One approach to decreasing the die area associated with an SRAM circuit is to use an SRAM circuit with fewer ports and multiplex access to the ports. However, multiplexing access to an SRAM circuit may not meet certain performance requirements and is not a suitable solution in many cases.
As the foregoing illustrates, what is needed in the art is a 2-write 3-read SRAM circuit that is die area efficient and provides high-performance.
One embodiment of the present invention sets forth a static random access memory (SRAM) storage cell. The SRAM storage cell includes a first inverter and a second inverter configured to provide a cross-coupled latch, a first N-channel field-effect transistor (NFET) and a second NFET configured to provide write access to the cross-coupled latch, a third NFET and a fourth NFET configured to provide an inverted single-ended read access to the cross-coupled latch, and a fifth NFET and a sixth NFET configured to provide a non-inverted single-ended read access to the cross-coupled latch.
One advantage of the disclosed SRAM storage cell is that the write word line operates at twice the clock frequency, and the write bit lines are differential to provide high-performance writes. Each read word line operates at the clock frequency, and single-ended read bit lines are used to provide read performance comparable to write performance. The resulting storage cell only requires four horizontal word lines and five vertical bit lines, thereby enabling very dense, yet high-performance designs.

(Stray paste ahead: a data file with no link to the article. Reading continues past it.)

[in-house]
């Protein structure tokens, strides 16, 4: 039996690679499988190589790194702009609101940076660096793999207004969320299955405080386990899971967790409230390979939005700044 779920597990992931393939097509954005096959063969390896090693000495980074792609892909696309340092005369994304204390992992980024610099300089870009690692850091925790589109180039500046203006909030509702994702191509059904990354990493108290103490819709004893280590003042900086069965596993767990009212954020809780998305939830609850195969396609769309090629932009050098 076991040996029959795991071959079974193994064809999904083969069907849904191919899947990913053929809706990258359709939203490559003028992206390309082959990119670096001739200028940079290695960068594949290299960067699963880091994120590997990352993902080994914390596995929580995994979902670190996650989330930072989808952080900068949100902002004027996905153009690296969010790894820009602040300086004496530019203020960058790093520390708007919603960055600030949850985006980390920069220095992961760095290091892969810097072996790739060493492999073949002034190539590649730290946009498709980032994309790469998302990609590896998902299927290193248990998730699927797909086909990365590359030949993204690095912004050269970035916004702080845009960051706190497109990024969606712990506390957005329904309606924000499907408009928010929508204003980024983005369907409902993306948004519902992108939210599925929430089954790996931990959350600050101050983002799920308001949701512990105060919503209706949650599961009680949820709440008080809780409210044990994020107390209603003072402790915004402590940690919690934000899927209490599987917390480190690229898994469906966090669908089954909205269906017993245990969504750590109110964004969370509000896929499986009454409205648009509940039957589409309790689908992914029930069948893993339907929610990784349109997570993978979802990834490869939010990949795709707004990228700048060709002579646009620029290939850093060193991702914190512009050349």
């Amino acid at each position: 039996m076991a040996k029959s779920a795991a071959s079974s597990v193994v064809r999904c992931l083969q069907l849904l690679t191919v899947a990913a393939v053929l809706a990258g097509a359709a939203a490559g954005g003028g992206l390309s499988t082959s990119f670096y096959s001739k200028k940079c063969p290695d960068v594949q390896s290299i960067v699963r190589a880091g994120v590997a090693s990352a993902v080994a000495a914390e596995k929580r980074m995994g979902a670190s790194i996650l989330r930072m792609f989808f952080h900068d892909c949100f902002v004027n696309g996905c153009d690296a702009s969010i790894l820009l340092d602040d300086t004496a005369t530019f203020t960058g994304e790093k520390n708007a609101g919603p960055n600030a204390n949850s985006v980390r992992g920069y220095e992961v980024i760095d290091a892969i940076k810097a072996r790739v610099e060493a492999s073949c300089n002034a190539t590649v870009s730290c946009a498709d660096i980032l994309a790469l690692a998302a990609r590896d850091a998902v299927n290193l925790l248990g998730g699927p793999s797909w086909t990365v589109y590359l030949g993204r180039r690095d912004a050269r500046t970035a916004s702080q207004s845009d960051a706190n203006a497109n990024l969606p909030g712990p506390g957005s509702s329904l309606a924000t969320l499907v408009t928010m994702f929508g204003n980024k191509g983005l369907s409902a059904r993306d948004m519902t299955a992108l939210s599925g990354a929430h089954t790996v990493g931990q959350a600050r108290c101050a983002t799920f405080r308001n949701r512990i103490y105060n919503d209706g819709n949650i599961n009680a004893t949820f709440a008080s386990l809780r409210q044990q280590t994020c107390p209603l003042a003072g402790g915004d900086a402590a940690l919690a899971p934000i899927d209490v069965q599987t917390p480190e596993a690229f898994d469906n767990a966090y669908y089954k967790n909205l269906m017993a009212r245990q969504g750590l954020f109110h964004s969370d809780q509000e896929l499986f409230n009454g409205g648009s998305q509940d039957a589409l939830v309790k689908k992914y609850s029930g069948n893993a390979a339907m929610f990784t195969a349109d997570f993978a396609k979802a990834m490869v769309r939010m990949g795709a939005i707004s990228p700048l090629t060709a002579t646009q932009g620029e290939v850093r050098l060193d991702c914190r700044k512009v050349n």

So that the manner in which the above recited features of the present invention can be understood in detail, a more particular description of the invention, briefly summarized above, may be had by reference to embodiments, some of which are illustrated in the appended drawings. It is to be noted, however, that the appended drawings illustrate only typical embodiments of this invention and are therefore not to be considered limiting of its scope, for the invention may admit to other equally effective embodiments.
The control circuitry 102 includes two input write addresses, write address zero (W0A) 140 and write address one (W1A) 144, with corresponding write enables write enable zero (W0E) 142 and write enable one (W1E) 146. The control circuitry 102 also includes three input read addresses, read address zero (R0A) 148, read address one (R1A) 152 and read address two (R2A) 156, with corresponding read enables read enable zero (R0E) 150, read enable one (R1E) 154, and read enable two (R2E) 158. A clock input (CLK) 190 controls the timing of read and write operations within the SRAM circuit 100. When W0E 142 is active, then W0A 140 serves as the address for a write operation from write port zero. When W1E 146 is active, then W1A 144 serves as the address for a write operation from write port one.